Frozen thinking
Wednesday, August 12, 2009 - By Judie Brown

Father Tad Pacholczyk, a Catholic bioethicist, told the Washington Post, "embryo adoptions would make Catholics complicit in test-tube fertilizations, which the church considers illicit."

Excuse me? Father, is a Catholic complicit in the act of rape if he adopts a child conceived in rape?

A human embryo is a human being whose dignity and right to life are paramount, regardless of how he came into being. The fact that he exists means that God Himself created him. We must never forget that the act of in vitro fertilization is wrong -- morally illicit. A human being who happens to be a human embryo created through that process is not wrong.

While we await an official pronouncement from the magisterium of the Catholic Church, it occurs to me that we should be opting to defend life, not excuse it into death.


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Marti | 2005-06-09 00:00:00
Judie, as an RN, active in pro-life for 16 years, I was so happy to read your comment. It seemed to me that while I do agree with the church re: in-vitro, the responsible thing to do would be to allow adoption only to save the child from destruction or experimentation. If I read your response correctly, this is your view also. So what is the next step, besides prayer?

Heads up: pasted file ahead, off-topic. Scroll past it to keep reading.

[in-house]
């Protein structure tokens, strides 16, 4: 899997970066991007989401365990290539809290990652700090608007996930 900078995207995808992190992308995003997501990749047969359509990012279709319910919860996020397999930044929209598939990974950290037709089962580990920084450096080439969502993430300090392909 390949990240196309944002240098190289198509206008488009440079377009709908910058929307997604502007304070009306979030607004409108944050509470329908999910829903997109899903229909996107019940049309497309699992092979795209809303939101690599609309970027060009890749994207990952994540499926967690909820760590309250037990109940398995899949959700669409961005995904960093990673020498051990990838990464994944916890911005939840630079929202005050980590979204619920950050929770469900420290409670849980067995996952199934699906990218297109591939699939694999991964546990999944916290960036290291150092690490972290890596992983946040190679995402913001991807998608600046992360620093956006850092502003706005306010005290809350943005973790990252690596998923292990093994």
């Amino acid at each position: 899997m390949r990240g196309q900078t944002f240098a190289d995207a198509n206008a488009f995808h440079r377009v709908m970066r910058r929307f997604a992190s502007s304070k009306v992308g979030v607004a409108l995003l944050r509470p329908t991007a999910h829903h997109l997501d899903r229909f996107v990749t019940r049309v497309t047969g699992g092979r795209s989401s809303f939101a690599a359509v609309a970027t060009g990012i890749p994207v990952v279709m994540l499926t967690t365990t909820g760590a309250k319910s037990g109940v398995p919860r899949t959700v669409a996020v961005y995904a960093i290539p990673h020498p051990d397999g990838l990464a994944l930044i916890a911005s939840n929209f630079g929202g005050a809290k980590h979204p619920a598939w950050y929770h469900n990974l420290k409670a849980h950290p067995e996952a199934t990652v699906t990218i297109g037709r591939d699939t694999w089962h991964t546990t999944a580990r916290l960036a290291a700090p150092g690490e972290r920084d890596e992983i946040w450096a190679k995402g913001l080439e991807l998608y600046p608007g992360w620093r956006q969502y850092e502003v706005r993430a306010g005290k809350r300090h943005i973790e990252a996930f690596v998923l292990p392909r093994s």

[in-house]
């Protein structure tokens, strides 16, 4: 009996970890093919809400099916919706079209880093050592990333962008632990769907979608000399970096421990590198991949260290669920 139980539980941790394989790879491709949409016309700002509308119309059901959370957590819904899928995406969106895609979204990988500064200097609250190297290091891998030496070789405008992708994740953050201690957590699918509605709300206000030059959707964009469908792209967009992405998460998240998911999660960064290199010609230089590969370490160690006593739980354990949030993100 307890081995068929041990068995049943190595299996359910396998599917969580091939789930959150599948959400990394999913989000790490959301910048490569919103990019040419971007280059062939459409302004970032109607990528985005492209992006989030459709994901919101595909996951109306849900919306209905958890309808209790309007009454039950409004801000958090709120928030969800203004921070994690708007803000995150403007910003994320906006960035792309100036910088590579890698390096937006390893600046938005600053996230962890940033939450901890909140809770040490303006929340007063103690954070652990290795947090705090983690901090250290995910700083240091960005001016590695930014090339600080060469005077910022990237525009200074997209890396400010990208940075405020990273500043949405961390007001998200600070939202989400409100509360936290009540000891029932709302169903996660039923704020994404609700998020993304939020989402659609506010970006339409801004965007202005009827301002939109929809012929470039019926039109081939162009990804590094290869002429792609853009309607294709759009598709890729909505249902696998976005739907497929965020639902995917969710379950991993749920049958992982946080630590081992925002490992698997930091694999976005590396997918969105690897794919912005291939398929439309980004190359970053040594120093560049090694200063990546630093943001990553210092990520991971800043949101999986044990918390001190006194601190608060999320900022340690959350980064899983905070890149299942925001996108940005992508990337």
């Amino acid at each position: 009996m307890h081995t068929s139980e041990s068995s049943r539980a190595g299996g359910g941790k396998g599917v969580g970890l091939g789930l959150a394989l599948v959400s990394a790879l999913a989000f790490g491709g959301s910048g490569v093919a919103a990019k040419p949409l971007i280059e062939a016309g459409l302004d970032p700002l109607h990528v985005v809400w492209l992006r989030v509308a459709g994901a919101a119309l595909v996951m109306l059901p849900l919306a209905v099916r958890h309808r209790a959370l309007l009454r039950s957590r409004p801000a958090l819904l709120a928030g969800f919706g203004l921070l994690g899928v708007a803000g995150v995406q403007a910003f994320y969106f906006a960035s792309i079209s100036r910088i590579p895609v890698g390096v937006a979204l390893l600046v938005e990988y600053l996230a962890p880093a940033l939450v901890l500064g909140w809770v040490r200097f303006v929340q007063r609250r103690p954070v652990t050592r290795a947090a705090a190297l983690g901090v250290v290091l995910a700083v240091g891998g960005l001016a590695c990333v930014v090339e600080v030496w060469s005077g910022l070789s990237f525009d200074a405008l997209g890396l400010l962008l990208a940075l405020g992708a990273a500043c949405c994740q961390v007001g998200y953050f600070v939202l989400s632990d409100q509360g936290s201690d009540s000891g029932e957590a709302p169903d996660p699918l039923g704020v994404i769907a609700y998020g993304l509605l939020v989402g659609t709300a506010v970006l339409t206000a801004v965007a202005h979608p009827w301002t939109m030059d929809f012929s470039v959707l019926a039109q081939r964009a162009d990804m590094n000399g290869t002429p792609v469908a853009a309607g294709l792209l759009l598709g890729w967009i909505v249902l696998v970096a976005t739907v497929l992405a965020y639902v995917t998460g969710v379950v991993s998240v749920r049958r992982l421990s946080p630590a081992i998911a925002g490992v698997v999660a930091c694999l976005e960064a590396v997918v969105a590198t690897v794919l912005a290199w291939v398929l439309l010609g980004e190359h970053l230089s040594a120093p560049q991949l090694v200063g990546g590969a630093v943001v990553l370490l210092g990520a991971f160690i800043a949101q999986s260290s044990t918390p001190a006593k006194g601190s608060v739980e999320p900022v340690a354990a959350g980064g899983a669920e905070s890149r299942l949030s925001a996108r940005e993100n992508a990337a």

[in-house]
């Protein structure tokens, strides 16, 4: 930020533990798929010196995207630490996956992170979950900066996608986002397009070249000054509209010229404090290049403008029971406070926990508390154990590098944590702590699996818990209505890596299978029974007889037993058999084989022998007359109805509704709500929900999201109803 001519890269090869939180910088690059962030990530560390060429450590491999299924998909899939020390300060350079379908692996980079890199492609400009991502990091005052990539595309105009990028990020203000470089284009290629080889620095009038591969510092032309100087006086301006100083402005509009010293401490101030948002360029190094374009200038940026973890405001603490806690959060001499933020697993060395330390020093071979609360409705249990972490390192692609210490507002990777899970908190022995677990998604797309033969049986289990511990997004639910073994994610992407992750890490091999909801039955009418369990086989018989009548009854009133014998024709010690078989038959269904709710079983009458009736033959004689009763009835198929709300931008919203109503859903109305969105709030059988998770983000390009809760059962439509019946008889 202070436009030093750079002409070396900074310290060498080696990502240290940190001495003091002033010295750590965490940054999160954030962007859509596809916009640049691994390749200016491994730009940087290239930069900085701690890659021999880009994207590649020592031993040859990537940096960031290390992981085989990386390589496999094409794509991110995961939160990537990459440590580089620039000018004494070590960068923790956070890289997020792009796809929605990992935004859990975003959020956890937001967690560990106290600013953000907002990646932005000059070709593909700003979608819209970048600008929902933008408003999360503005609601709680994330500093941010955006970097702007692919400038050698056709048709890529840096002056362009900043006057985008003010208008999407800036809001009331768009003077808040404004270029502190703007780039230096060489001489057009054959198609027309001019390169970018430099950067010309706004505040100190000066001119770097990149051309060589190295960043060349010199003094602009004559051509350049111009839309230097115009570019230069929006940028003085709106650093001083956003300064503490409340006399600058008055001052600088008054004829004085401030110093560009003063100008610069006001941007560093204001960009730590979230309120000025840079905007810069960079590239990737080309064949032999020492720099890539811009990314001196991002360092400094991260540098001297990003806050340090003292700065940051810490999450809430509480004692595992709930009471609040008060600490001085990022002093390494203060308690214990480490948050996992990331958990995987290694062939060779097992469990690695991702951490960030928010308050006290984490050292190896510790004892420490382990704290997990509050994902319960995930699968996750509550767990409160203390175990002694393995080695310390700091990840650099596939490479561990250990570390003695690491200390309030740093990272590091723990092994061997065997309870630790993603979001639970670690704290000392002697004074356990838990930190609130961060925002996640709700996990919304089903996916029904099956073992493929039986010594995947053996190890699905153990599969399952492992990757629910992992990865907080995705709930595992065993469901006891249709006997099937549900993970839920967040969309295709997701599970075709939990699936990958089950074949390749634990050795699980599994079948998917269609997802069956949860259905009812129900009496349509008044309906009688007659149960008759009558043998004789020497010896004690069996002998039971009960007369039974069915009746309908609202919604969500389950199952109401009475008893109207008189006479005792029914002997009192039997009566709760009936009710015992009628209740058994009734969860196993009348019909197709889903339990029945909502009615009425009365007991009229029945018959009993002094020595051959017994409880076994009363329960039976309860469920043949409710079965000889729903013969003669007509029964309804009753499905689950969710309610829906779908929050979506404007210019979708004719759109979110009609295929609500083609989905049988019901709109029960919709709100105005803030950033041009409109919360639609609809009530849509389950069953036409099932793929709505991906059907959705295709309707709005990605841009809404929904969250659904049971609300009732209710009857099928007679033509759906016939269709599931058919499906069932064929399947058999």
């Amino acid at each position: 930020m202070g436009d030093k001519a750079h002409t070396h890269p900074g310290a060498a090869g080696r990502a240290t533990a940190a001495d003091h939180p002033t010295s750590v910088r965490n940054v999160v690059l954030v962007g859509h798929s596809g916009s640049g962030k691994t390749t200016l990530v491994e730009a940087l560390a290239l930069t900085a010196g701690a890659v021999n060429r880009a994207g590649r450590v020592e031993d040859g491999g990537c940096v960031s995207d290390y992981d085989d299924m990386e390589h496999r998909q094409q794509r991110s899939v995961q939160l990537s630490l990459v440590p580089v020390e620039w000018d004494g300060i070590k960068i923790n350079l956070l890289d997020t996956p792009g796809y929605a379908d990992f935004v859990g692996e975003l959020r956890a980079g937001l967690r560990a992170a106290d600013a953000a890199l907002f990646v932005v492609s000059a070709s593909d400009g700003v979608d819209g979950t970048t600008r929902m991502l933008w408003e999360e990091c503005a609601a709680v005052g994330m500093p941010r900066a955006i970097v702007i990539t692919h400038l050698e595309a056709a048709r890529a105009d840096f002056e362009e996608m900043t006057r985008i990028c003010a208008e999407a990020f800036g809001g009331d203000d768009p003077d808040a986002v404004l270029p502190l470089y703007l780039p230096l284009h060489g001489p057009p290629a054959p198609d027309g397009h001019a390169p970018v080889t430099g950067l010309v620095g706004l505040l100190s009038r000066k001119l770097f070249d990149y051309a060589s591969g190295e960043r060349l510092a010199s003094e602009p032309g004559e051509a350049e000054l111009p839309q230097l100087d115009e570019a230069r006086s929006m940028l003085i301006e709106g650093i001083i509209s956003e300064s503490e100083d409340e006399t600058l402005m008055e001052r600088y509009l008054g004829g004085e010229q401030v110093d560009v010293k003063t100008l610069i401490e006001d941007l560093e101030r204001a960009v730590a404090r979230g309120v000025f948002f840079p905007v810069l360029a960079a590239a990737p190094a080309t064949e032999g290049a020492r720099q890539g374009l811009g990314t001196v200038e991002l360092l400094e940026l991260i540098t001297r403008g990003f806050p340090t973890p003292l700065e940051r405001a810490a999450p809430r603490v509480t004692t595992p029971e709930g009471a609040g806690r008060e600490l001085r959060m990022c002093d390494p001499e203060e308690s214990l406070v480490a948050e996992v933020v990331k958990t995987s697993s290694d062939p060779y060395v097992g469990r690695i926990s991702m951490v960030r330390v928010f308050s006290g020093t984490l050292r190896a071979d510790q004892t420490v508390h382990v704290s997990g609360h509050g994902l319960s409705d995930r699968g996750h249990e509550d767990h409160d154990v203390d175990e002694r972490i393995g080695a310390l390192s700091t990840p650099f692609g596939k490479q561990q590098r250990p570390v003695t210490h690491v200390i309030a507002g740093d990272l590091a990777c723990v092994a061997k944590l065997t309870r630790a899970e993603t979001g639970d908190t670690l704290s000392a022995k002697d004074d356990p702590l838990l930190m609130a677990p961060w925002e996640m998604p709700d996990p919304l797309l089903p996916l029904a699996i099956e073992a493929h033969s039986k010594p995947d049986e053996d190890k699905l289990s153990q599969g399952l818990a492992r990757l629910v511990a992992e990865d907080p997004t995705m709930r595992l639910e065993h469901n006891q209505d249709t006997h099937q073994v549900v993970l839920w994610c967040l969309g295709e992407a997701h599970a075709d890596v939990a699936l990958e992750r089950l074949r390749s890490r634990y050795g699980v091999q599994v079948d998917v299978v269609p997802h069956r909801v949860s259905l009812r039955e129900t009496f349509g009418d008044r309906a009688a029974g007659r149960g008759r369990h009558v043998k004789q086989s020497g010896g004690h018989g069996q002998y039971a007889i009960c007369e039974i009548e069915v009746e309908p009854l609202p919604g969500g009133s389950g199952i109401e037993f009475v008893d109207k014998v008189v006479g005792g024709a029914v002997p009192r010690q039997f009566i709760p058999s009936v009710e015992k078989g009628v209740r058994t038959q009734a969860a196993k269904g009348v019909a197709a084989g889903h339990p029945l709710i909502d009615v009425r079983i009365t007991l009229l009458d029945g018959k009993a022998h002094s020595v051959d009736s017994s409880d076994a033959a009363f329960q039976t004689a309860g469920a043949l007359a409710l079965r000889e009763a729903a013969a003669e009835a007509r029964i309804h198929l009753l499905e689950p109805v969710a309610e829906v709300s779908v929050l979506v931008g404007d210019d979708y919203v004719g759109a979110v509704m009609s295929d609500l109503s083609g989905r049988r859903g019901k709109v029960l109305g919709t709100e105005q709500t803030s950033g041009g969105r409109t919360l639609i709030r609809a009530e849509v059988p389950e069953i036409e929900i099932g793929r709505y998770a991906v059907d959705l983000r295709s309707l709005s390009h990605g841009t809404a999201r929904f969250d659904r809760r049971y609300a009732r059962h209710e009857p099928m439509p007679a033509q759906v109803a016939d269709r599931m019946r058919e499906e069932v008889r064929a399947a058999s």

Craig | 2005-06-05 00:00:00
It seems to me, if one is to implant a frozen embryo within the womb of a volunteer woman or mother, this very act is against the spirit of Humanae Vitae, the great encyclical of Pope Paul VI. According to Humanae Vitae, implanting a human embryo without the unification of the sex act is wrong. Sometimes we just have to admit and submit to the wisdom of the Church. The good priest is only paralleling his views with this great encyclical.
Judie Brown | 2005-06-03 00:00:00
The Church has always provided a thoroughness in her teaching that negates the possibility of someone misunderstanding her intent. If the Church does decide that the adoption of frozen embryos is licit, I am positive that the full explanation supporting this teaching will set aside any concerns or fears any of us might have about public perception. As Bishop Elio Sgreccia, a Vatican bioethicist has said, the best solution to this thorny problem is to outlaw/ban IVF. That is, of course, the right and only good answer.
Dale | 2005-06-02 00:00:00
My guess is that the priest was stating the Church would not be in favor of this because it then gives the impression that the Church supports this type of action. I don't believe comparing this to rape is in any way correct. This makes for a very difficult situation and just what the correct "Catholic" response ought to be is a not an easy solution. Obviously one does not want these embryos destroyed or "donated" to science, but to actively encourage this type of adoption could easily be understood to mean that the Church condones/encourges this type of thing.